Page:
"The way ahead"

  • Rt Hon Winston Peters
Deputy Prime Minister Racing

Opening Remarks at the Thoroughbred Racing Club Conference and Annual General Meeting




Good morning ladies and gentlemen.

Thank you for your invitation to be part of your conference and Annual General Meeting, and to deliver the opening address. This is an opportunity to reflect on an eventful year and to look to the future

As you will know, the New Zealand Racing Board Annual Report was recently published. While the report indicated that profits are up there are those who remain concerned about the financial health of the racing industry, and about the ability of the Racing Board to ensure the financial future of the industry. The increase in money made available to the three racing codes to just over $148 million is welcome. It might help, but the Racing Board can still do a great deal more to support the three racing codes. This government will ensure that this happens. Returns have been too low for too long.

The Annual Report also records a significant decrease in equity. This is down from last year by 22.9 per cent. The Annual Report explains that this reduction results from the cost of planned investments and the increased distributions. While that may be so, it still heightens concern about the financial health of the industry.

Concerns remain about the Racing Boards Fixed Odds Betting platform. This initiative is yet to be introduced and it is late. The launch date has repeatedly shifted and there is chance now this may not take place until next year. There are indications that this project, which was forecast to be $38 million, has cost overruns. Again this is very concerning.

Another concern is that the abandonment or postponement of races due to weather conditions happens too often in New Zealand.

Last year 36 races were abandoned in New Zealand due to poor track conditions. 27 of these were on thoroughbred tracks. While 13 of the 27 races were rescheduled, there was a direct economic impact on owners and trainers, and indirect economic impact on the wider region. These abandoned races resulted in approximately $2 million of potential net profit lost to the industry.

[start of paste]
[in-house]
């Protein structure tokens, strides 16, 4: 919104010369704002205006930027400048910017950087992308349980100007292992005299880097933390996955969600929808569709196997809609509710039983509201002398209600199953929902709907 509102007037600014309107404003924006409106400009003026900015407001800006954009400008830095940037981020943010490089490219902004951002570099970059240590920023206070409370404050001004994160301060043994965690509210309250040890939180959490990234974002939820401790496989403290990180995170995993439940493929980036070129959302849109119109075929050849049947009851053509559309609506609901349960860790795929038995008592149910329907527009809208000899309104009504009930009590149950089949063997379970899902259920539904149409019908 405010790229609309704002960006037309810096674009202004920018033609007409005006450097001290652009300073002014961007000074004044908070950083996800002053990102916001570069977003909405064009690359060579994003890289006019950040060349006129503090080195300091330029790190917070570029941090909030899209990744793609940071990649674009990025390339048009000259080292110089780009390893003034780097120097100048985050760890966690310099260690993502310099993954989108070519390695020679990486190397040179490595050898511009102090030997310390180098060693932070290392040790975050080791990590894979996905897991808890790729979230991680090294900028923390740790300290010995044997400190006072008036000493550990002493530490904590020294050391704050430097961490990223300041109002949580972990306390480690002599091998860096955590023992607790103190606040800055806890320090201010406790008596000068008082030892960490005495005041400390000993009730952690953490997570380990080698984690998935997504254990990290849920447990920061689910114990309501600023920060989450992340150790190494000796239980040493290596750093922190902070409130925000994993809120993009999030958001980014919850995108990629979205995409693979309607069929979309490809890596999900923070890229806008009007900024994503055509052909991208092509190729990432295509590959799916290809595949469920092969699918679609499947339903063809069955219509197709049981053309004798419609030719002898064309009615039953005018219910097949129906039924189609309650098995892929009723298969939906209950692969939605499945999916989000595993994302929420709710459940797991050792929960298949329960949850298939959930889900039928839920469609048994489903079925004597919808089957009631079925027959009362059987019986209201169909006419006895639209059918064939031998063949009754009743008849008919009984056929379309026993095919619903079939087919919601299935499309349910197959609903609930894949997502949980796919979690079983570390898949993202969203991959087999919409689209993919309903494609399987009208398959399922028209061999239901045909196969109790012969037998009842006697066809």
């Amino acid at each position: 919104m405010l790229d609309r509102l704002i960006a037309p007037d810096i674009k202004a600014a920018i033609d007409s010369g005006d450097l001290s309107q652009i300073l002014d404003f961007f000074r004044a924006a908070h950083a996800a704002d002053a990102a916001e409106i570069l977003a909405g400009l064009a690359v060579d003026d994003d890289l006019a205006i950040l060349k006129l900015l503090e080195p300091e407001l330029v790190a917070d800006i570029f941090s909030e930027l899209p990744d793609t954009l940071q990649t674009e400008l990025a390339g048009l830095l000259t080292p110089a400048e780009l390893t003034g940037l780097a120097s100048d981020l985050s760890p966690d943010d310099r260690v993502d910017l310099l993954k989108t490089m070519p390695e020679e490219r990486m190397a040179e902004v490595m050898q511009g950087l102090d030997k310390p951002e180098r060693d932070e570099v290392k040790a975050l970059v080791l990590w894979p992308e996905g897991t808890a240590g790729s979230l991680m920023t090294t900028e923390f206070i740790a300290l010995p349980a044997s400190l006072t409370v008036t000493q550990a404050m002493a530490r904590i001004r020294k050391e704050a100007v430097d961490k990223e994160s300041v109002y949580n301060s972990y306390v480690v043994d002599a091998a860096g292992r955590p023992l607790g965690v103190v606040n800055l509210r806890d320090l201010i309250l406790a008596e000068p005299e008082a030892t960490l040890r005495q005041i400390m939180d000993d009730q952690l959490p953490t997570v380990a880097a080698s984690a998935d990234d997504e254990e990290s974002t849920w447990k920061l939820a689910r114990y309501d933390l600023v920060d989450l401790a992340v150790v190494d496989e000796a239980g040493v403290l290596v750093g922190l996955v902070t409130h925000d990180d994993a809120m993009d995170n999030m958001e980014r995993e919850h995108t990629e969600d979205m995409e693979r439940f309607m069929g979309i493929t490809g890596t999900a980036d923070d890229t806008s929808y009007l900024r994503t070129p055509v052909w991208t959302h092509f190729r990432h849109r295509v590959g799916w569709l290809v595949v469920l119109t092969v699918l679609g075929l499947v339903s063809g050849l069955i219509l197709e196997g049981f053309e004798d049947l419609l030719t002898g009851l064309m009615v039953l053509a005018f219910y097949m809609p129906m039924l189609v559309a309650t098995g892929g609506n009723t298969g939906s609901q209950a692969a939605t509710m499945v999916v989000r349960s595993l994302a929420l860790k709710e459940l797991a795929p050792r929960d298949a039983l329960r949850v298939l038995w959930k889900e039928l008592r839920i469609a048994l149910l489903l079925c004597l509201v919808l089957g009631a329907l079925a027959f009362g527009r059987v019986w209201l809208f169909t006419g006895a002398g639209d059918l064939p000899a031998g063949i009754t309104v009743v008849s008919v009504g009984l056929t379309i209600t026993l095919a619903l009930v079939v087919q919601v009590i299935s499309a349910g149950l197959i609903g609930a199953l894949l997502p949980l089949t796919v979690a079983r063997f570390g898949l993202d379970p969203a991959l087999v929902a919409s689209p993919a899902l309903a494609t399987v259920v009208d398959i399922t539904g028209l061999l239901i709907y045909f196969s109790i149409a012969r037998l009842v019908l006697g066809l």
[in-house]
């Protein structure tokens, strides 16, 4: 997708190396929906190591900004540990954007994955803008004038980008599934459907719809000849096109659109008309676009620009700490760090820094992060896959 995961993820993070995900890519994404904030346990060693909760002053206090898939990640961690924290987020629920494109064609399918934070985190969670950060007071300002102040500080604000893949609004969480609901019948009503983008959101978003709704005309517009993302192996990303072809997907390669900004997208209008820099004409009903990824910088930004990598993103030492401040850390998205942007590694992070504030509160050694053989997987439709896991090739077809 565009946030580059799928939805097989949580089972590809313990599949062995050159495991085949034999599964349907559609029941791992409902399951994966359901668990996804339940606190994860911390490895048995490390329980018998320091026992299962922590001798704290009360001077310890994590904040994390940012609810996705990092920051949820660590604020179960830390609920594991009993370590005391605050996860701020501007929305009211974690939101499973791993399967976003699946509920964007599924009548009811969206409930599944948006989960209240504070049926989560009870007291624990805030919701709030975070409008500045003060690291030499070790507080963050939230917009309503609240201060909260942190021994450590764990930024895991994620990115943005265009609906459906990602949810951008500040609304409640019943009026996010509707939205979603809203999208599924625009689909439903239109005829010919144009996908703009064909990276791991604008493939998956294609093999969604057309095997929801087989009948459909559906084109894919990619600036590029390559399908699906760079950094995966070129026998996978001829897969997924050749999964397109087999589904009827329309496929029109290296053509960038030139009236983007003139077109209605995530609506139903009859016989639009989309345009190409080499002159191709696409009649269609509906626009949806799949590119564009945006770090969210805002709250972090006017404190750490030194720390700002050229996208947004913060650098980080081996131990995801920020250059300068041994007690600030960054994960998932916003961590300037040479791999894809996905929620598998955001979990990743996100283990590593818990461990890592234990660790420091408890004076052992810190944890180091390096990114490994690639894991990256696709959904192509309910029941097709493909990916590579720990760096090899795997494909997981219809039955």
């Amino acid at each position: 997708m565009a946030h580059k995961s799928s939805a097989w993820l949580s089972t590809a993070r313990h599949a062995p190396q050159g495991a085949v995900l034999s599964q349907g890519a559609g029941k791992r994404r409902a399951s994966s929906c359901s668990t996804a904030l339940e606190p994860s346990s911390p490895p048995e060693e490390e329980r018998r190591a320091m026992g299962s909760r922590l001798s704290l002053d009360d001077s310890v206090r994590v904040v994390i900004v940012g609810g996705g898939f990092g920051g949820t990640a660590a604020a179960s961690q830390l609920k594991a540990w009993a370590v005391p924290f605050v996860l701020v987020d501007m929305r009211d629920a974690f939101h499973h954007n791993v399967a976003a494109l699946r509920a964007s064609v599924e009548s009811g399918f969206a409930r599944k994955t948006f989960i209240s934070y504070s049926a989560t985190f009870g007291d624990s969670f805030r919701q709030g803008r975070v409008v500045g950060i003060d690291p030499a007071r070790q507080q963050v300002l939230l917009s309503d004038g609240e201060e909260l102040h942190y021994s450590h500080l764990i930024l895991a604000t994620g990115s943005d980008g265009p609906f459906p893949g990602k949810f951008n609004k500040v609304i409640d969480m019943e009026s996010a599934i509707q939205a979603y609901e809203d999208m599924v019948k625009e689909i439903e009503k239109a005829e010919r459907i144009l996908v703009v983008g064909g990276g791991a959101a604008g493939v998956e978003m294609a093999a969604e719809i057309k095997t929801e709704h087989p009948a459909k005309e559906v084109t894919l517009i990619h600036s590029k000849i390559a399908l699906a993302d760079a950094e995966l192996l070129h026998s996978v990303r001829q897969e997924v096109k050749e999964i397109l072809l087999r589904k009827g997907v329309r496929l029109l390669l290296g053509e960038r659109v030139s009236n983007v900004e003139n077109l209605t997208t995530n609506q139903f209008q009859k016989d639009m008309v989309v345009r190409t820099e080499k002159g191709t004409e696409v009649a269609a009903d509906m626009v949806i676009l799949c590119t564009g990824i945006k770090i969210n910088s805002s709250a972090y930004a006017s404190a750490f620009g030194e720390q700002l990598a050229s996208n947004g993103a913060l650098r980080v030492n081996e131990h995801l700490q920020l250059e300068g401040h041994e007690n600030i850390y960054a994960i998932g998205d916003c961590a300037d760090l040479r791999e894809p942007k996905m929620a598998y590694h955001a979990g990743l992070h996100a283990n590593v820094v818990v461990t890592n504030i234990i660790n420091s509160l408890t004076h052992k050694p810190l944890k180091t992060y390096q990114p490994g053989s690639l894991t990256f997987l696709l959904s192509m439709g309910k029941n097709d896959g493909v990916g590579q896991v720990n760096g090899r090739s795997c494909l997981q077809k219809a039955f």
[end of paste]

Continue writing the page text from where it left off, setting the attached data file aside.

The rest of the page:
A recent visit to Ireland highlighted the importance of better tracks and facilities, including all-weather synthetic tracks. We spent some time with people who are experts in their field, and the cautionary tale they told us about the need to get the right tracks is so important.

We have found the money for three but we want sound, fail-safe, alternatives when we talk about new tracks. They will all be different around New Zealand.

All-weather synthetic race tracks reduce the number of race cancellations.

These are some of the concerns, but there is still much to be positive about. This year has been extremely important for New Zealand racing. The delivery of the Messara Report means it is a different year to any other. We are on the cusp of real change and a positive future.

You know what the Report says in particular with the 17 key recommendations including six of importance to thoroughbreds:

  • increased prizemoney;
  • increased returns to owners;
  • incentives to invest in horses (buy ins and breeding);
  • increased race fields;
  • increased wagering; and
  • increased industry revenues.

The thrust of the Report’s recommendations line up with the New Zealand Thoroughbred Racing’s views. We welcomed your support as we move into the most challenging phase – beginning real change on the ground.

Submissions on the report

At the time of releasing the Report we called for the industry and public to make their views known and they did - with almost 1,700 submissions. 

As one would expect, the New Zealand Racing Board and each of the Code bodies provided submissions. In addition, 50 submissions were received from Racing Clubs and 17 were received from organisations within the racing industry. 112 submissions were received from organisations and groups not directly related to the racing industry and the remaining submissions came from individuals.

Since that time all these have each been reviewed individually.